Bone Mineral Density Changes Related to Adrenal Incidentalomas in Menopausal Women
All patients had confirmed menopausal status of at least 12 months, an adrenal incidentaloma, and at least 2 central DXA scans.
This article is part of Endocrinology Advisor's coverage of the 26th American Association of Clinical Endocrinologists (AACE) Annual Scientific Sessions & Clinical Congress, taking place in Austin, Texas. Our staff will report on medical research and technological advances in diabetes, obesity, and thyroid conditions, conducted by experts in the field. Check back regularly for more news from AACE 2017.
Age-dependent bone mineral density (BMD) loss may overlap with adrenal incidentaloma-associated BMD changes in menopausal women, according to research presented at the 26th Annual Scientific & Clinical Congress of the American Association of Clinical Endocrinologists (AACE), May 3-7 in Austin, Texas.
Researchers performed a retrospective study at a single tertiary center of endocrinology with a total of 18 women (average age, 61.5). All patients had confirmed menopausal status of at least 12 months, an adrenal incidentaloma based on specific endocrine assays, and at least 2 central dual-energy X-ray absorptiometry (DXA) scans.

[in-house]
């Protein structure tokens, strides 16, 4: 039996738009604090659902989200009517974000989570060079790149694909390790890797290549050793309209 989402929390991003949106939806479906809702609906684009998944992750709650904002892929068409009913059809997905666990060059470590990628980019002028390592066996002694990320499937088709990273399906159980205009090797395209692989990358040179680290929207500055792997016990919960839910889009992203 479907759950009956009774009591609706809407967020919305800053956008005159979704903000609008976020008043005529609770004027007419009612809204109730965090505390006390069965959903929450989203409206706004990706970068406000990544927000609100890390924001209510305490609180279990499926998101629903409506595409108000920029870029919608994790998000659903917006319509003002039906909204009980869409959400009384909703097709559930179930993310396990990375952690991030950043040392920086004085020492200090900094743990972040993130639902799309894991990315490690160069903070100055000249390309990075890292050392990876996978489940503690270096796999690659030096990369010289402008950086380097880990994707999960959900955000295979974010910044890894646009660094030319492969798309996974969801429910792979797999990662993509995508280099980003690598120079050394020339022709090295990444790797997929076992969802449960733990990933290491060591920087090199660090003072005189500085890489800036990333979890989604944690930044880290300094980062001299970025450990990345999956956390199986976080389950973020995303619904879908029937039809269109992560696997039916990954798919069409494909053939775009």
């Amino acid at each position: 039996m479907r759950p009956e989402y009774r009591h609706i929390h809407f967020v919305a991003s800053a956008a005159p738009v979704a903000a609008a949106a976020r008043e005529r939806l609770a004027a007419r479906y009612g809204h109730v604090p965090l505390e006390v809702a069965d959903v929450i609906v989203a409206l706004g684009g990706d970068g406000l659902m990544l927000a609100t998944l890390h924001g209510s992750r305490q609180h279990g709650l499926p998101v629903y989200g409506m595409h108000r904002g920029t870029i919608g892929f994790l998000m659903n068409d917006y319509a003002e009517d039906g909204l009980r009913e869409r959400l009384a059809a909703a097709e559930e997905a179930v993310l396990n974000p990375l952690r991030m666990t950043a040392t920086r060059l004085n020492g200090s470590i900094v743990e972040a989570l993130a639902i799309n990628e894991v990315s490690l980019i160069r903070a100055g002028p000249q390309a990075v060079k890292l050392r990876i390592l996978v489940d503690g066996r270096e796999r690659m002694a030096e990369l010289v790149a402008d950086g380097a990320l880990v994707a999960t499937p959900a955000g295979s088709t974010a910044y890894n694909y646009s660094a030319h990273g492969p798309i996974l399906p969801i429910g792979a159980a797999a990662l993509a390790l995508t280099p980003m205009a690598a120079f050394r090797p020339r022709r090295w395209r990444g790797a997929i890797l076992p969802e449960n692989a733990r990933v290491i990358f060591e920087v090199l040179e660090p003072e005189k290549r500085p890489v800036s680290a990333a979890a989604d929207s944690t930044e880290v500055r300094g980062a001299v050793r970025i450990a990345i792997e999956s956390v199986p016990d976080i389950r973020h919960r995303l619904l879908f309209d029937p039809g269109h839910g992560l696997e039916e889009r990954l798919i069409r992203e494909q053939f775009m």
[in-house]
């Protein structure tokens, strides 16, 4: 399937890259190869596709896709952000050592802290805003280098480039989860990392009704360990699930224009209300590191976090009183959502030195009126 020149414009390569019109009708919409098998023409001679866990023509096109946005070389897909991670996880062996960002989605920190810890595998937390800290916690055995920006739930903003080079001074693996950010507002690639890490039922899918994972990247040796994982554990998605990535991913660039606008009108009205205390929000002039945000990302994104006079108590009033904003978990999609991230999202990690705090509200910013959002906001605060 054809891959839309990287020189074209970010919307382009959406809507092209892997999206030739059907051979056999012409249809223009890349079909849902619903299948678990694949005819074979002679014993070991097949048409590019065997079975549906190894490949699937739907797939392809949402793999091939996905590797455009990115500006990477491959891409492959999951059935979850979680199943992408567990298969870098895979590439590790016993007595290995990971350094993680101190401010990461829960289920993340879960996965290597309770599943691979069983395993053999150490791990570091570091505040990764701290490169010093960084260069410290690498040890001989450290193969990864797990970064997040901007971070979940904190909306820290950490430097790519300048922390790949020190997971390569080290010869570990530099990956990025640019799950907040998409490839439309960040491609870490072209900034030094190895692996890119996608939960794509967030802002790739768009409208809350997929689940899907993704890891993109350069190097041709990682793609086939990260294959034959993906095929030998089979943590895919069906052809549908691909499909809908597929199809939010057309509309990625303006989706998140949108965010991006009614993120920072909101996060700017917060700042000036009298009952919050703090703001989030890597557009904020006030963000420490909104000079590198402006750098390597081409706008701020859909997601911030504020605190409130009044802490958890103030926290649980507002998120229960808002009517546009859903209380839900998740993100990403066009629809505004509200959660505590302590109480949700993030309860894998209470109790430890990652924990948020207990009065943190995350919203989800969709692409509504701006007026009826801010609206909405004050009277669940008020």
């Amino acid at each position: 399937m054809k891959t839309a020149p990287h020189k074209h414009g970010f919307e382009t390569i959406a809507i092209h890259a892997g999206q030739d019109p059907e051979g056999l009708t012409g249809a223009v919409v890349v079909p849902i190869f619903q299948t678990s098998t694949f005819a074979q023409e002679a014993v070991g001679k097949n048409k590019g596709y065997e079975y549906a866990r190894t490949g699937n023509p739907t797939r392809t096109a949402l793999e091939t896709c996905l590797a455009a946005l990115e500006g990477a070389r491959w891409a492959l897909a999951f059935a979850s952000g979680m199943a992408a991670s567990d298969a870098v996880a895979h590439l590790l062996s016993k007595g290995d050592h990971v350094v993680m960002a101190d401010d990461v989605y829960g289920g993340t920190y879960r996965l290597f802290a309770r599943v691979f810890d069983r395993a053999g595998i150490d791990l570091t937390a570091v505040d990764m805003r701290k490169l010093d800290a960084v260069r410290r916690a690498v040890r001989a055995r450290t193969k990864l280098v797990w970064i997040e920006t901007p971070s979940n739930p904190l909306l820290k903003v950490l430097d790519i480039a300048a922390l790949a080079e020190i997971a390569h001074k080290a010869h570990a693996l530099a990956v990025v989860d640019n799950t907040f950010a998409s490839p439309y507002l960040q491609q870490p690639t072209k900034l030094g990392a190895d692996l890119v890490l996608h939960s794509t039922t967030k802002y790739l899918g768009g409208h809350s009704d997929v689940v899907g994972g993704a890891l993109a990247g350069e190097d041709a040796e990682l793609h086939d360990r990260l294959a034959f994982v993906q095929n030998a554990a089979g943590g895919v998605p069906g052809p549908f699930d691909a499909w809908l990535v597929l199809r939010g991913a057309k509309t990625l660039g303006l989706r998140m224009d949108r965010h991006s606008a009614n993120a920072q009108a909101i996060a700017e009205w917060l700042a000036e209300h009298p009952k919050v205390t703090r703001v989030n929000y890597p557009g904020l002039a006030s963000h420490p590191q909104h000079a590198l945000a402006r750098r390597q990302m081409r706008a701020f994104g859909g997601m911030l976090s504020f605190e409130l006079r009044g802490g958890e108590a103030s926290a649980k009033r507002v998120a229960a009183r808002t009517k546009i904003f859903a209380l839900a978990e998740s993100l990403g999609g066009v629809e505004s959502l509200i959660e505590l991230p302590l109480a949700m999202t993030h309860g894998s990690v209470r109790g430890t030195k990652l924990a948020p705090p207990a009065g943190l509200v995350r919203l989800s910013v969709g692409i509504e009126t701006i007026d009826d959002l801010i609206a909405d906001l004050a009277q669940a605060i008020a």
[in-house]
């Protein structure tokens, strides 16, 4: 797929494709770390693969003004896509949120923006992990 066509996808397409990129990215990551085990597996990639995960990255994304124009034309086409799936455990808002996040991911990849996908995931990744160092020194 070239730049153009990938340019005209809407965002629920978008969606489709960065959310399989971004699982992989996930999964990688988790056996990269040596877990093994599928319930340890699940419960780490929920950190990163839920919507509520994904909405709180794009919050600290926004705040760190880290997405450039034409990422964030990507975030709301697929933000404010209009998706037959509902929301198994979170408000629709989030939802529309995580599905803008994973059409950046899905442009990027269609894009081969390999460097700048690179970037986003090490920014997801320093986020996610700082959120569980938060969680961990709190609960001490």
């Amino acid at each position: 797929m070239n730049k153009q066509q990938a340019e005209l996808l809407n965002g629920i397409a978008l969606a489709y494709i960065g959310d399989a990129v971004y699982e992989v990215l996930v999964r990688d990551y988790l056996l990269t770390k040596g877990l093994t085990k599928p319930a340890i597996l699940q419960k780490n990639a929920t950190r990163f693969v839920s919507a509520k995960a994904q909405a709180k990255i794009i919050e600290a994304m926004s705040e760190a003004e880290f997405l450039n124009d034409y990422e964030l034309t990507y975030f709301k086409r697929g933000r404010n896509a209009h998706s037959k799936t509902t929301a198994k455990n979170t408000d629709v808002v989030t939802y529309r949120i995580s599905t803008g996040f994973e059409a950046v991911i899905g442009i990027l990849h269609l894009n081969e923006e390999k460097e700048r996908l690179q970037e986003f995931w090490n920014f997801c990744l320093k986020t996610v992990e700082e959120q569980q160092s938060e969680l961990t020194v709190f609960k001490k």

The mean tumor diameters were 2.19±0.85 cm, respective of 1.48±0.85 cm, mean baseline plasma cortisol was 14.97±.0.72 μg/dL, adrenocorticotropic hormone was 8.15±6.93 pg/dL, and 25-hydroxivitamin D was 15.84±6.16 ng/mL. The mean number of years since menopause was 14.65. Baseline BMD scores consisted of the L1-4 lumbar (0.972±0.167 g/sqcm), femoral neck (0.885±0.131 g/sqcm), and total hip (0.949±0.181 g/sqcm).
After 12 months, the L1-4 BMD score was 1.009±0.139 g/cm2, femoral neck score was 0.917±0.145 g/cm2, and total hip score was 0.93±0.156 g/cm2. After 24 months, the BMD score for all 3 regions was 0.89±0.75 g/cm2, 0.791±0.09 g/cm2, and 0.867±0.5 g/cm2.
Baseline adrenocorticotropic hormone and cortisol levels were not correlated with BMD. After 24 months, BMD was statistically different from baseline.
“Despite the general concept of [adrenal incidentaloma] and harmless general profile, in special subgroups [such] as [the] menopausal population, DXA may reveal time-dependent changes,” the researchers wrote.
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Radu O, Paun S, Carsote M, Petris R, Paun DL. DXA profile in menopausal patients followed for adrenal incidentaloma: a longitudinal study. Abstract 121. Presented at: the 26th Annual Scientific & Clinical Congress of the American Association of Clinical Endocrinologists. May 3-7, 2017; Austin, TX.